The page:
Dead Congregation - Promulgation of the Fall

Posted on Thursday, January 08, 2015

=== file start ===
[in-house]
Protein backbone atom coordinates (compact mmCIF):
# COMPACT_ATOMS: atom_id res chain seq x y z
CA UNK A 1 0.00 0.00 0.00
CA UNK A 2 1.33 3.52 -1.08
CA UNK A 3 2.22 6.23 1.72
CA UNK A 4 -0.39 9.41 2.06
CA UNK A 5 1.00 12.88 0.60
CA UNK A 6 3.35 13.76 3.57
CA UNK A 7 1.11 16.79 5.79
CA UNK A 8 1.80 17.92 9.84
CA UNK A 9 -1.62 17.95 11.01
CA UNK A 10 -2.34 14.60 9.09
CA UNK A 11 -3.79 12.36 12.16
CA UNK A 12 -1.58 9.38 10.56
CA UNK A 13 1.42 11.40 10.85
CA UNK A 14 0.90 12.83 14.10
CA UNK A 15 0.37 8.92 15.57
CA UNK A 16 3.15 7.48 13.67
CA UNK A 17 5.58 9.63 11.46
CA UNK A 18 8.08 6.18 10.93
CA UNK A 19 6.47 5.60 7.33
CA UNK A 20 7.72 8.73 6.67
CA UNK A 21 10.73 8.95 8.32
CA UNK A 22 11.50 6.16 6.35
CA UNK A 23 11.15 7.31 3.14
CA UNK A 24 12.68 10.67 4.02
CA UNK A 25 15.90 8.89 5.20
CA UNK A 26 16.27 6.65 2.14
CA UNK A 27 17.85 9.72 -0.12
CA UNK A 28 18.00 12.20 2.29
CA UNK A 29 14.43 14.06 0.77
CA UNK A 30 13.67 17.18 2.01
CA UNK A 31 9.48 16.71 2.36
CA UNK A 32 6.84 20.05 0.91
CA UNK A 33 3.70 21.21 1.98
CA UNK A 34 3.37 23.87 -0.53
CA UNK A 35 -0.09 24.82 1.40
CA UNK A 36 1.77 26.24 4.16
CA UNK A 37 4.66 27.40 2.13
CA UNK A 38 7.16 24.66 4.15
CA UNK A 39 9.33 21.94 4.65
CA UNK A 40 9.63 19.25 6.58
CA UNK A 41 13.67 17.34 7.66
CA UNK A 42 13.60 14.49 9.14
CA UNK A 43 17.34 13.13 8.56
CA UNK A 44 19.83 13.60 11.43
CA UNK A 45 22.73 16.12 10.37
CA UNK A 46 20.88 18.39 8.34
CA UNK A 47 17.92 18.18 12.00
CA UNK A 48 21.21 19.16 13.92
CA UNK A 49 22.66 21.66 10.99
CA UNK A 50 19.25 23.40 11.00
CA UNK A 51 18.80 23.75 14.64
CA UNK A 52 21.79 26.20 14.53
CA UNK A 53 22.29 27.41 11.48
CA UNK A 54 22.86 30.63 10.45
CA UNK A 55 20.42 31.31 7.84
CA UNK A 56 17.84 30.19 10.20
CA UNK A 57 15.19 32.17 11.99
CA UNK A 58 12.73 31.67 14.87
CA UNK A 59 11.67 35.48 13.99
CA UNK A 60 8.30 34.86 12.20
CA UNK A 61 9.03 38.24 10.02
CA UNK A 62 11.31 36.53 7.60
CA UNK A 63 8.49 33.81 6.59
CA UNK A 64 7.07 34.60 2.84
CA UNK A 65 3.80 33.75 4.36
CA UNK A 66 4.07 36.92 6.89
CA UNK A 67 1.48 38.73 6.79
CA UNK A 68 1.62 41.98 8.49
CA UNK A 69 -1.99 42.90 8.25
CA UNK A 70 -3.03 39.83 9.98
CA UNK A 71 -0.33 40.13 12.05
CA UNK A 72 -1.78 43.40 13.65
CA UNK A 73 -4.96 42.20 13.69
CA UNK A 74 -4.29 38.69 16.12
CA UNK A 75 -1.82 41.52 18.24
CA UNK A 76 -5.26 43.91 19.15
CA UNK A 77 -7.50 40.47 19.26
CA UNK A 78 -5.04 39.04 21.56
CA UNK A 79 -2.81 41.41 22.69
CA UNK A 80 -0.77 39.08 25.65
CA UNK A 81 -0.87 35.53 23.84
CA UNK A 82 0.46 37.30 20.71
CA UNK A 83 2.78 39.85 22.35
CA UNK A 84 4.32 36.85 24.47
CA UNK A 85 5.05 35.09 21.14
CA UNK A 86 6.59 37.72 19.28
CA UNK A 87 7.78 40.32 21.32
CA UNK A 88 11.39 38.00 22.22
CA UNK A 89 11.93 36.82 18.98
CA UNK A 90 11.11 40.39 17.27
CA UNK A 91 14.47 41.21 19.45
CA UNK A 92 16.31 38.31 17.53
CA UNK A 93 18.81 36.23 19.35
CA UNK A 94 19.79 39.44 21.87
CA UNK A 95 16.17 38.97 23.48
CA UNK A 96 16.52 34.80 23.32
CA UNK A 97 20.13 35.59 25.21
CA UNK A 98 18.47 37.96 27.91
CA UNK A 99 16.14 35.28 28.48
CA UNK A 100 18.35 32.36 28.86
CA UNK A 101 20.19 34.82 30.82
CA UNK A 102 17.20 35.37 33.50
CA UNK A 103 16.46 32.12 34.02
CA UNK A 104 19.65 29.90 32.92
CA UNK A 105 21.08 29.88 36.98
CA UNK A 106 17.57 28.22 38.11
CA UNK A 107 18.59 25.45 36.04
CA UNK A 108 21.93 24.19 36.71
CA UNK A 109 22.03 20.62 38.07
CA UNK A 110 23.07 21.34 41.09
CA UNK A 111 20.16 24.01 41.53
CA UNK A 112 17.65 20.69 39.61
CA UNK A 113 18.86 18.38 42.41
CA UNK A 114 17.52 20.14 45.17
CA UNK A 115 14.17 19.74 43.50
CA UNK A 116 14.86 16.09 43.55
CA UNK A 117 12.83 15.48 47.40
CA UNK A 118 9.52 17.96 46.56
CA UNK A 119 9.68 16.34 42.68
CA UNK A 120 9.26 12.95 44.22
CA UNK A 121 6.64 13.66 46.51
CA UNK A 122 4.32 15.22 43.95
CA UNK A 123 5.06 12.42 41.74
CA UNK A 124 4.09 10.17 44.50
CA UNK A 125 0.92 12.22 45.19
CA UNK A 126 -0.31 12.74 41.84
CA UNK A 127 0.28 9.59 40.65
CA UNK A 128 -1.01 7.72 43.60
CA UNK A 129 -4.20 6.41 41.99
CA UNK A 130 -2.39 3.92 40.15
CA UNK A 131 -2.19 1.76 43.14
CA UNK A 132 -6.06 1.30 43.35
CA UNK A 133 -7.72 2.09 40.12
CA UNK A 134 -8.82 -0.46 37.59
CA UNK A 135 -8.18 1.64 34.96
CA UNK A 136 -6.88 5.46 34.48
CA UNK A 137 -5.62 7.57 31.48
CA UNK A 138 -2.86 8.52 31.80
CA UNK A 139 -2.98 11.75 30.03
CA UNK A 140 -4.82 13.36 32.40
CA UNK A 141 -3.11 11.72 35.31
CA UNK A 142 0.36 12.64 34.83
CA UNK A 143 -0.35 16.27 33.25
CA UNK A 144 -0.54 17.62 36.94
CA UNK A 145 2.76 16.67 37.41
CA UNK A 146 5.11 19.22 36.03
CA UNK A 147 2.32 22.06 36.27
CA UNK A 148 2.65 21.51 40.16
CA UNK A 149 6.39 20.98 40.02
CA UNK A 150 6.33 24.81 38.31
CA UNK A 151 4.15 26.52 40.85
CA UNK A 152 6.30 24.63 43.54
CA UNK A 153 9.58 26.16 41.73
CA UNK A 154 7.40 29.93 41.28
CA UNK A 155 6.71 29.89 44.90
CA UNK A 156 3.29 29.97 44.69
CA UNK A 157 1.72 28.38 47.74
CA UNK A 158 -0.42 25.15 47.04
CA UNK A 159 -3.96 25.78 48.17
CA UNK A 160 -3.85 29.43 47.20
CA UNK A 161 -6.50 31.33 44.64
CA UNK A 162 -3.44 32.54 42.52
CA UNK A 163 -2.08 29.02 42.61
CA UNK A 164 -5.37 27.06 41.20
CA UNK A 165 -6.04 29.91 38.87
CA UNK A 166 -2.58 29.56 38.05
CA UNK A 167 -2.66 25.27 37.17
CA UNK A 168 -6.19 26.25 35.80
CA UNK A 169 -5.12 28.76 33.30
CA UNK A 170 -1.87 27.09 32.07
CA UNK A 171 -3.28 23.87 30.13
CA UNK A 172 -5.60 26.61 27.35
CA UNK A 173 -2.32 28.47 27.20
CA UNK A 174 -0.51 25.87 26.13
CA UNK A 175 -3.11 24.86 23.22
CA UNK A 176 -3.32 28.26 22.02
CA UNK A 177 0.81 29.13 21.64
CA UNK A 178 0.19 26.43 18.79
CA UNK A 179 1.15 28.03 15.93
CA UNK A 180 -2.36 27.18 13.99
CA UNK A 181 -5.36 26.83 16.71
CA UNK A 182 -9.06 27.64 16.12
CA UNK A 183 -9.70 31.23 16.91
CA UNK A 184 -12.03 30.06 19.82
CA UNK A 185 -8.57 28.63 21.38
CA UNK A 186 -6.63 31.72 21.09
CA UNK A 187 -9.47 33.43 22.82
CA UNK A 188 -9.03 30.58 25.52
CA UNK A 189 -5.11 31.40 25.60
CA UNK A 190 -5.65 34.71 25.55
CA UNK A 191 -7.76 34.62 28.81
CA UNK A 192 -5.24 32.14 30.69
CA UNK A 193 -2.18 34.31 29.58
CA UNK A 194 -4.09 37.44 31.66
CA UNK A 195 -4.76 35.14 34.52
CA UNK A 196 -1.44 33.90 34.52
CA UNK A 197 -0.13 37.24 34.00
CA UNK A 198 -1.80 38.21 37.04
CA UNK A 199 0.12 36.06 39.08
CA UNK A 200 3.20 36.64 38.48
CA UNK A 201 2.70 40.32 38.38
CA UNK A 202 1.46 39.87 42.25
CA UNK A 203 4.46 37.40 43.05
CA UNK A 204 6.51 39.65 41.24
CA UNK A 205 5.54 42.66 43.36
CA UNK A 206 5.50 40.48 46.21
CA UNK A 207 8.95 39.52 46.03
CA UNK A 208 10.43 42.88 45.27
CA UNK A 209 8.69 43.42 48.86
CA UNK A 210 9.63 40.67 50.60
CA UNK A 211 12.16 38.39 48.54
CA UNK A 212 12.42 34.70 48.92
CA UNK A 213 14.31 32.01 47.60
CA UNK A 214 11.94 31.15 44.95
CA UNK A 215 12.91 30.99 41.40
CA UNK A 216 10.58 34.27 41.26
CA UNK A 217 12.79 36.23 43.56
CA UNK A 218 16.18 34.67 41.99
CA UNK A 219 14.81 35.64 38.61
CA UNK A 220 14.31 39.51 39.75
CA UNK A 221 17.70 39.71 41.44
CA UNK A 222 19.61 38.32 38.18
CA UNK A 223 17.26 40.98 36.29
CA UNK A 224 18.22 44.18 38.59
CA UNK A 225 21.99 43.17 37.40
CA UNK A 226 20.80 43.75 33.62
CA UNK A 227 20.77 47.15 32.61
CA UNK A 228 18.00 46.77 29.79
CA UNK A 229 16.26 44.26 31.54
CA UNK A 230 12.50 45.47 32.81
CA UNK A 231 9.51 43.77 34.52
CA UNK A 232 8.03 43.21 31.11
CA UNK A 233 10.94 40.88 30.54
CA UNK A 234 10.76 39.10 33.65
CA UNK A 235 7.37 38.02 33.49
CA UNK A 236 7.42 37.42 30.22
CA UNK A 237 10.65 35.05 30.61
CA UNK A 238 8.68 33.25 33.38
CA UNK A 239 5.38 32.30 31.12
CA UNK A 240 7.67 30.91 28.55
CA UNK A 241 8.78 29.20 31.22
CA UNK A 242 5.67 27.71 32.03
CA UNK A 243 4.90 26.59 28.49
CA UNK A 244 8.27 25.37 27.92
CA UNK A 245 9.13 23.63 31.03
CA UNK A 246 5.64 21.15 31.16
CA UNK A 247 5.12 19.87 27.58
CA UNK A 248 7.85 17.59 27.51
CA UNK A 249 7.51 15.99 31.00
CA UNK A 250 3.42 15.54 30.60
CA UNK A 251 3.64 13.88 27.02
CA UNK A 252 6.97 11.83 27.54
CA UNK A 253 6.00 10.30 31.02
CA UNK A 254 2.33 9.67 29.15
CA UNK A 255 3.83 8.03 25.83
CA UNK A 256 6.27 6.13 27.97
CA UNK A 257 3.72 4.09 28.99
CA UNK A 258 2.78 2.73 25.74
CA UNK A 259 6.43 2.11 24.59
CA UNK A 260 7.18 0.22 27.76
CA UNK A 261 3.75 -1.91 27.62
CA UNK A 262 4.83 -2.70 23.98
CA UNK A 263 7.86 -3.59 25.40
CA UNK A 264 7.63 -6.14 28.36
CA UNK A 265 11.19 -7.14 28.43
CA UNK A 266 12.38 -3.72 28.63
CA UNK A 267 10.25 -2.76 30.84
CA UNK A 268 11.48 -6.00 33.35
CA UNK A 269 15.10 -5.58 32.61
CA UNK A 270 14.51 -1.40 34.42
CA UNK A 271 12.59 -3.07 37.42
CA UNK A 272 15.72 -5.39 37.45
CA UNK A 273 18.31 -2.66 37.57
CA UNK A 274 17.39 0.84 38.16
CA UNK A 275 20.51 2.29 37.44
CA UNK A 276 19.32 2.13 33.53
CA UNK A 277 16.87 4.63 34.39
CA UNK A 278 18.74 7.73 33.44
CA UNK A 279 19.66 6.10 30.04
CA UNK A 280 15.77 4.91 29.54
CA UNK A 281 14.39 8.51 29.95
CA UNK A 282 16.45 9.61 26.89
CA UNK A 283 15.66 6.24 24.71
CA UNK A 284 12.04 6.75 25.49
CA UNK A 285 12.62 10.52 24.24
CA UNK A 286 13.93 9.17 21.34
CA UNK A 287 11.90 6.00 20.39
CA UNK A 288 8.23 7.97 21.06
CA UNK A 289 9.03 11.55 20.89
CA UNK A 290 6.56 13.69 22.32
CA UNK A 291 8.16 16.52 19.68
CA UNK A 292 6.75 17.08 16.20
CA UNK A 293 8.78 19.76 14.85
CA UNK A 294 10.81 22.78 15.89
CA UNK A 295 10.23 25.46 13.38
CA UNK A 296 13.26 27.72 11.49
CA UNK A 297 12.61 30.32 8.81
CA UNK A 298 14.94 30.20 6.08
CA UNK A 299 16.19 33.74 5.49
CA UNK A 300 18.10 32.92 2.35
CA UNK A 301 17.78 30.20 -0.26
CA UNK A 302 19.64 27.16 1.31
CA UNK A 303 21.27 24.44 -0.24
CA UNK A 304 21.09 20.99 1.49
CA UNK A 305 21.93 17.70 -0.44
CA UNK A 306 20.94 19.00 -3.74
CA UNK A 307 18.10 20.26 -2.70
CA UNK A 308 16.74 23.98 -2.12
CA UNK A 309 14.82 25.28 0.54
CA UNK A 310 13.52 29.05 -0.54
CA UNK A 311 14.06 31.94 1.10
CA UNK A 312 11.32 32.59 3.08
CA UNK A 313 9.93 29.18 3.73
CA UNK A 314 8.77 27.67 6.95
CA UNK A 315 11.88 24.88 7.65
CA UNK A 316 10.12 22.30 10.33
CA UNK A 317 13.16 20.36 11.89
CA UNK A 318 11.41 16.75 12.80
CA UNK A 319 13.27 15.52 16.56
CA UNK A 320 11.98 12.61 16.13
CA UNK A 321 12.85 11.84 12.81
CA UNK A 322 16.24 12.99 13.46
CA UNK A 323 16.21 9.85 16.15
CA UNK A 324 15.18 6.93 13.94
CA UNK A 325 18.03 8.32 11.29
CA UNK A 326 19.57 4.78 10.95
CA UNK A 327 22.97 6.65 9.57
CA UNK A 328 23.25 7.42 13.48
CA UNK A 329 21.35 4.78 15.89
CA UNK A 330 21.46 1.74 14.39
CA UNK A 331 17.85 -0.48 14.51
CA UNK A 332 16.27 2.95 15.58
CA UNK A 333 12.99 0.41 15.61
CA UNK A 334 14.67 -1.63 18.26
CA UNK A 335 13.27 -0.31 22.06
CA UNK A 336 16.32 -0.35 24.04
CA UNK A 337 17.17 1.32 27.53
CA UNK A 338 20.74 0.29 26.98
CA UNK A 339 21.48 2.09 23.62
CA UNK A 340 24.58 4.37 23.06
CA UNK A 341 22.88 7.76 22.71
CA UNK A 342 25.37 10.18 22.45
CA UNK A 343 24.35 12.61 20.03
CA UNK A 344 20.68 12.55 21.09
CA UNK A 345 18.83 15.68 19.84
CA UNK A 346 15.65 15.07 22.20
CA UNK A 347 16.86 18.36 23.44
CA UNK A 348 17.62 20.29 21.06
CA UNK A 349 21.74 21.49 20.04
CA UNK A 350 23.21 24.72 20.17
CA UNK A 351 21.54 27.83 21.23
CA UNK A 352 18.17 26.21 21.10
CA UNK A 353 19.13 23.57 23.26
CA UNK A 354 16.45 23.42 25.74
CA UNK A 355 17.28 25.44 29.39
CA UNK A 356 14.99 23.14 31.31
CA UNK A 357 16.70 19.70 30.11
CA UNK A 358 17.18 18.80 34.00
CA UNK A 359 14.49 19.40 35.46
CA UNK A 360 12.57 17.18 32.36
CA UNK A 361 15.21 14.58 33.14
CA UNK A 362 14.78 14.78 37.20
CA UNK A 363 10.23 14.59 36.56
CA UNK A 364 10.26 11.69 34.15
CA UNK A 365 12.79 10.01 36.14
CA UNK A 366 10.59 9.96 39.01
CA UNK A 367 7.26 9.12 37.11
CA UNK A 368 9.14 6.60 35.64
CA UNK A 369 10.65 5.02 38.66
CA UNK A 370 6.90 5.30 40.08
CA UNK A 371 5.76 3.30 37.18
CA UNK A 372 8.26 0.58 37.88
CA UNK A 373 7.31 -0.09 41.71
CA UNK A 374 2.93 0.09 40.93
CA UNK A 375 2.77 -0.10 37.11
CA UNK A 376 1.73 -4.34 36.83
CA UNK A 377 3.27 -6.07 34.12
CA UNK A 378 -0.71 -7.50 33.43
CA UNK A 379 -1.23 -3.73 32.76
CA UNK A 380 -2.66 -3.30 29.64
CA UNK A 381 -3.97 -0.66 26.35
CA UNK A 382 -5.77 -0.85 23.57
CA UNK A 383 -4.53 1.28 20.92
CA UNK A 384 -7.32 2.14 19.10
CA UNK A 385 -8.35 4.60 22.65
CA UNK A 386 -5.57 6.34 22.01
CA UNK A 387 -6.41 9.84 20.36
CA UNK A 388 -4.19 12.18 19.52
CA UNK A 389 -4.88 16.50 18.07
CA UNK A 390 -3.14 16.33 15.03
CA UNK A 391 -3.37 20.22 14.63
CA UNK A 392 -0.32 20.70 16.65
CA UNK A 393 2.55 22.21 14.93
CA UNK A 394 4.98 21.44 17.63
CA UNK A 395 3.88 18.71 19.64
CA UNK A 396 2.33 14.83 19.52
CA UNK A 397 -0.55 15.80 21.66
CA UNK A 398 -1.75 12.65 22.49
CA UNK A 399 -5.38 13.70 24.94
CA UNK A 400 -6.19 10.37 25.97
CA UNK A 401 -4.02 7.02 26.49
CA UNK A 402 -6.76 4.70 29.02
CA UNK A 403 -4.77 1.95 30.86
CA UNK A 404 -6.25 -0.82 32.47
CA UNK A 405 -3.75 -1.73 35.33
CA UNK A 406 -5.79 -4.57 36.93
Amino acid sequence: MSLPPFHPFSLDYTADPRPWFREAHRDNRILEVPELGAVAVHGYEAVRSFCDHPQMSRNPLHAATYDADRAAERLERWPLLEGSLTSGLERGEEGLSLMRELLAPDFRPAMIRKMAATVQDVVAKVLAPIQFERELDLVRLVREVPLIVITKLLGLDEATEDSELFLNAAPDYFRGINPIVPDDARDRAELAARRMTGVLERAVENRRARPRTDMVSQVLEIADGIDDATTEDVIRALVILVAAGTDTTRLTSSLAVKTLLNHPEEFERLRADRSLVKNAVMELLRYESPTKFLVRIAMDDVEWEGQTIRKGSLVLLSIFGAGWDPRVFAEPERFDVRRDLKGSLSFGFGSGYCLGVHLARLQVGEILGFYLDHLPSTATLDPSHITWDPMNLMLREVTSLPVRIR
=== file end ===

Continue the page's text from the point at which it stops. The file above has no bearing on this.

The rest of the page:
A number of people have been pushing me to listen to Greek Death Metallers Dead Congregation for a while now, and while I’ve looked around for their music, my local indie record store never seemed to have any. Either they’ve sold out immediately (distinctly possible) or the buyer just never stocked it because it wasn’t “kvlt” enough (kind of unlikely because these guys are pretty “kvlt”), but their releases have been pretty hard to come by in my neck of the woods. Listening to Promulgation of the Fall takes me back to the early ’90s era of Death Metal, to the period when bands like Incantation, Pyrexia, Immolation, Imprecation, Vital Remains and many others were the norm when it came to the more brutal side of the genre. Dead Congregation has a style similar to that era of Brutal Death Metal, and while it’s hardly original, it’s rather refreshing to hear a band that is both brutal and possesses a dark atmosphere at the same time. If there’s one thing I love in Metal music in general, it’s atmosphere. It has to have that special “feeling” for me to get into the music. If a band can capture that, it elevates the music to a different level. Dead Congregation has that “feeling” and it gives their brand of Brutal Death Metal an aura of darkness and oppressiveness. Musically, this would appeal the most to fans of the previously mentioned Incantation, Immolation and Vital Remains as well as fans of old Morbid Angel. The music has the darkness of the more brutal bands, but also the sometimes atonal riffing that marked Trey Azagthoth’s guitar style, lacing the brutality with a taint of technical playing that serves to inject some diversity into the song structures. As far as production goes, the sound on Promulgation of the Fall is pretty murky. It adds a lot to the atmosphere, but it makes things hard to discern sometimes when the vocals and the guitars go into the same tonal range. Also, the snare drum sounds like a trashcan lid. It isn’t bad enough to always call attention to itself, but it does become noticeable at times, distracting from the otherwise engaging music. The detractions are pretty minor, though. While I’m hesitant to bestow the title of “the future of Death Metal” upon them, I’d rather see them have the title than the overly technical bands that want to cram 5,000 riffs into a three minute song. If you like evil sounding Death Fucking Metal, this is it.

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